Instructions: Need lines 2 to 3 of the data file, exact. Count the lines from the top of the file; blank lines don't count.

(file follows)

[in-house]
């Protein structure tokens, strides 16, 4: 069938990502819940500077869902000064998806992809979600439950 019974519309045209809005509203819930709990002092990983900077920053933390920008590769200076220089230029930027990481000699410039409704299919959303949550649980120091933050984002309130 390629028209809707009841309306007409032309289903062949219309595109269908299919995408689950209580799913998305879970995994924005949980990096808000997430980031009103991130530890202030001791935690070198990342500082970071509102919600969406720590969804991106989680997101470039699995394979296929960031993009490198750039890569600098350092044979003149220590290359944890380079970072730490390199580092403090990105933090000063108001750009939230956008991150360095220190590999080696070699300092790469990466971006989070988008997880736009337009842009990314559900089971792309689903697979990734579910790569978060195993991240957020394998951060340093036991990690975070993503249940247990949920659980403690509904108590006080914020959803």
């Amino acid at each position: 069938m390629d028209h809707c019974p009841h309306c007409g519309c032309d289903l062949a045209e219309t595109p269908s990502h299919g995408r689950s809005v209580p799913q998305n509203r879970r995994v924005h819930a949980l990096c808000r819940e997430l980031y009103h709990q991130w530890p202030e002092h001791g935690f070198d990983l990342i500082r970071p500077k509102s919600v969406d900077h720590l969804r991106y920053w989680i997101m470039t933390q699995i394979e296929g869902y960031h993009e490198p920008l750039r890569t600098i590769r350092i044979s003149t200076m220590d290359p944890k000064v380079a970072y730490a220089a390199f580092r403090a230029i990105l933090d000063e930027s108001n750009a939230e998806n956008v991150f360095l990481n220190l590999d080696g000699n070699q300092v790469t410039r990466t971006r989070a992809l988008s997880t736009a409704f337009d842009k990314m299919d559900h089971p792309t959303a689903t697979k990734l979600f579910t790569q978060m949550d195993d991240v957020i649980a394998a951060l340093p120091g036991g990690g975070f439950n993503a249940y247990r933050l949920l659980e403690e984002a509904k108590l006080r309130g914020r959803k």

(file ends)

């Protein structure tokens, strides 16, 4: 069938990502819940500077869902000064998806992809979600439950 019974519309045209809005509203819930709990002092990983900077920053933390920008590769200076220089230029930027990481000699410039409704299919959303949550649980120091933050984002309130 390629028209809707009841309306007409032309289903062949219309595109269908299919995408689950209580799913998305879970995994924005949980990096808000997430980031009103991130530890202030001791935690070198990342500082970071509102919600969406720590969804991106989680997101470039699995394979296929960031993009490198750039890569600098350092044979003149220590290359944890380079970072730490390199580092403090990105933090000063108001750009939230956008991150360095220190590999080696070699300092790469990466971006989070988008997880736009337009842009990314559900089971792309689903697979990734579910790569978060195993991240957020394998951060340093036991990690975070993503249940247990949920659980403690509904108590006080914020959803």
């Amino acid at each position: 069938m390629d028209h809707c019974p009841h309306c007409g519309c032309d289903l062949a045209e219309t595109p269908s990502h299919g995408r689950s809005v209580p799913q998305n509203r879970r995994v924005h819930a949980l990096c808000r819940e997430l980031y009103h709990q991130w530890p202030e002092h001791g935690f070198d990983l990342i500082r970071p500077k509102s919600v969406d900077h720590l969804r991106y920053w989680i997101m470039t933390q699995i394979e296929g869902y960031h993009e490198p920008l750039r890569t600098i590769r350092i044979s003149t200076m220590d290359p944890k000064v380079a970072y730490a220089a390199f580092r403090a230029i990105l933090d000063e930027s108001n750009a939230e998806n956008v991150f360095l990481n220190l590999d080696g000699n070699q300092v790469t410039r990466t971006r989070a992809l988008s997880t736009a409704f337009d842009k990314m299919d559900h089971p792309t959303a689903t697979k990734l979600f579910t790569q978060m949550d195993d991240v957020i649980a394998a951060l340093p120091g036991g990690g975070f439950n993503a249940y247990r933050l949920l659980e403690e984002a509904k108590l006080r309130g914020r959803k």